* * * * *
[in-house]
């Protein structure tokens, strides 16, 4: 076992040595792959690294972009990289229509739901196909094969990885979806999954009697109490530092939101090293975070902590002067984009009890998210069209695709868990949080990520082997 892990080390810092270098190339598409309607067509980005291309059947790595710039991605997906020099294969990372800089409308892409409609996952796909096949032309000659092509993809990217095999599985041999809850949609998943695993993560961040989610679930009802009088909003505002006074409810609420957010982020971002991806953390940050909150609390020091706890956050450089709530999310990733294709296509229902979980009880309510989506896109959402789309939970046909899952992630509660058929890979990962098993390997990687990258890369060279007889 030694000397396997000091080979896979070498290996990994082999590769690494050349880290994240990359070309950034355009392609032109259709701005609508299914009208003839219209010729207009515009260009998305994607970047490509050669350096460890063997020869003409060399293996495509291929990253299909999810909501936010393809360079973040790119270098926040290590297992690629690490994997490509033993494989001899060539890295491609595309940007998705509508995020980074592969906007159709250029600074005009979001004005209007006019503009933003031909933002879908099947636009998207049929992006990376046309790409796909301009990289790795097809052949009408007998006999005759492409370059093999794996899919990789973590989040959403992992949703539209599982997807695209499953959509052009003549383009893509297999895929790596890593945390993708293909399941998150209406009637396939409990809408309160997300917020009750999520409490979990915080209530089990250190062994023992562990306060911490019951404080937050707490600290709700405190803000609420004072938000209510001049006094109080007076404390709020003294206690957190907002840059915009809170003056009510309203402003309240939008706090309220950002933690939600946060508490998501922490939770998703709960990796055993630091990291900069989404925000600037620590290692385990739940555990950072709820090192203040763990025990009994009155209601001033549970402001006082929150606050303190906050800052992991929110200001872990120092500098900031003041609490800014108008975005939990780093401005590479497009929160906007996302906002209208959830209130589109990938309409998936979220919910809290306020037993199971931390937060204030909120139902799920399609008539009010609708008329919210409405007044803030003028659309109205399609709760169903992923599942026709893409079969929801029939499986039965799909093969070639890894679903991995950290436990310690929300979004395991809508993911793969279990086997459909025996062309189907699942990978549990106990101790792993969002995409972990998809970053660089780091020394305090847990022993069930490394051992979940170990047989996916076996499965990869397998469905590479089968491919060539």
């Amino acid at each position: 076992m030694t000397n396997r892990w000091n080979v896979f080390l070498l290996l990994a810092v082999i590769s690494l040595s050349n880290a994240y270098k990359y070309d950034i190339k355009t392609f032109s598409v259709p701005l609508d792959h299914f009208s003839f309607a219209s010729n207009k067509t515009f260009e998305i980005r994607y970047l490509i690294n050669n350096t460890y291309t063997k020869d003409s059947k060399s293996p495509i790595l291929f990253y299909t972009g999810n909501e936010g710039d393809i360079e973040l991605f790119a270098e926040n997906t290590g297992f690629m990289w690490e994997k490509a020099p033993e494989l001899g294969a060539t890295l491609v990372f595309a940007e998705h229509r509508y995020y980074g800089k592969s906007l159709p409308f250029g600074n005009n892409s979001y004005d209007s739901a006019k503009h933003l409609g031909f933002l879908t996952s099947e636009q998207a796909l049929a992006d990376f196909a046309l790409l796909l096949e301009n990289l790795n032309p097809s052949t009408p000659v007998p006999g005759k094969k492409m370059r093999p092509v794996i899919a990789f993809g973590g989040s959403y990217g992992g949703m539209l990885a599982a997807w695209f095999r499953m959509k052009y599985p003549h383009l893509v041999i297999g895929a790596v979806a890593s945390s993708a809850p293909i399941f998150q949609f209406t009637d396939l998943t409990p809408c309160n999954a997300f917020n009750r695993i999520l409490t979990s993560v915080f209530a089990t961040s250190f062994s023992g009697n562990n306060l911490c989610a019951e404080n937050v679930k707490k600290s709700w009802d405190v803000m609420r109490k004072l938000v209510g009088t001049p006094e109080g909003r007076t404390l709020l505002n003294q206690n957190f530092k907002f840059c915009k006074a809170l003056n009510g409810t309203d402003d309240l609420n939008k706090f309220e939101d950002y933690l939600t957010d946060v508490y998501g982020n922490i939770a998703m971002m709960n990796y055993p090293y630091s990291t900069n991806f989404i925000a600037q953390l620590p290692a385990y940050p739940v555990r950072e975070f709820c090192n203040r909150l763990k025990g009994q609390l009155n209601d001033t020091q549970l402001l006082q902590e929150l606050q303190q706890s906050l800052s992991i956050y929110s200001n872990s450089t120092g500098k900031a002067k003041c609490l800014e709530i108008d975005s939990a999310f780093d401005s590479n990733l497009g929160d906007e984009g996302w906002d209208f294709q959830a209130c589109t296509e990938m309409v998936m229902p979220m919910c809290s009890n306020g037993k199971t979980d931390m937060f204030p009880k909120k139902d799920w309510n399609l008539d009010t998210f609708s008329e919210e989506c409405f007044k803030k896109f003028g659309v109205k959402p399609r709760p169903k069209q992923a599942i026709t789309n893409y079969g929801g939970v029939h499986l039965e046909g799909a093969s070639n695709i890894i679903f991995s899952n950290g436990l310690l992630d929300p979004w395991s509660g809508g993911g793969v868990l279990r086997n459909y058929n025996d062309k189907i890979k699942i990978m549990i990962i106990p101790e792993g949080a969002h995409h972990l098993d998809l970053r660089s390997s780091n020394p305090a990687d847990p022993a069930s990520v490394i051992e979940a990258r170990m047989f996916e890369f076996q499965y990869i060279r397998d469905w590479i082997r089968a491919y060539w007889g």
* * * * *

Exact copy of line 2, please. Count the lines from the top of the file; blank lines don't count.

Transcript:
């Protein structure tokens, strides 16, 4: 076992040595792959690294972009990289229509739901196909094969990885979806999954009697109490530092939101090293975070902590002067984009009890998210069209695709868990949080990520082997 892990080390810092270098190339598409309607067509980005291309059947790595710039991605997906020099294969990372800089409308892409409609996952796909096949032309000659092509993809990217095999599985041999809850949609998943695993993560961040989610679930009802009088909003505002006074409810609420957010982020971002991806953390940050909150609390020091706890956050450089709530999310990733294709296509229902979980009880309510989506896109959402789309939970046909899952992630509660058929890979990962098993390997990687990258890369060279007889 030694000397396997000091080979896979070498290996990994082999590769690494050349880290994240990359070309950034355009392609032109259709701005609508299914009208003839219209010729207009515009260009998305994607970047490509050669350096460890063997020869003409060399293996495509291929990253299909999810909501936010393809360079973040790119270098926040290590297992690629690490994997490509033993494989001899060539890295491609595309940007998705509508995020980074592969906007159709250029600074005009979001004005209007006019503009933003031909933002879908099947636009998207049929992006990376046309790409796909301009990289790795097809052949009408007998006999005759492409370059093999794996899919990789973590989040959403992992949703539209599982997807695209499953959509052009003549383009893509297999895929790596890593945390993708293909399941998150209406009637396939409990809408309160997300917020009750999520409490979990915080209530089990250190062994023992562990306060911490019951404080937050707490600290709700405190803000609420004072938000209510001049006094109080007076404390709020003294206690957190907002840059915009809170003056009510309203402003309240939008706090309220950002933690939600946060508490998501922490939770998703709960990796055993630091990291900069989404925000600037620590290692385990739940555990950072709820090192203040763990025990009994009155209601001033549970402001006082929150606050303190906050800052992991929110200001872990120092500098900031003041609490800014108008975005939990780093401005590479497009929160906007996302906002209208959830209130589109990938309409998936979220919910809290306020037993199971931390937060204030909120139902799920399609008539009010609708008329919210409405007044803030003028659309109205399609709760169903992923599942026709893409079969929801029939499986039965799909093969070639890894679903991995950290436990310690929300979004395991809508993911793969279990086997459909025996062309189907699942990978549990106990101790792993969002995409972990998809970053660089780091020394305090847990022993069930490394051992979940170990047989996916076996499965990869397998469905590479089968491919060539």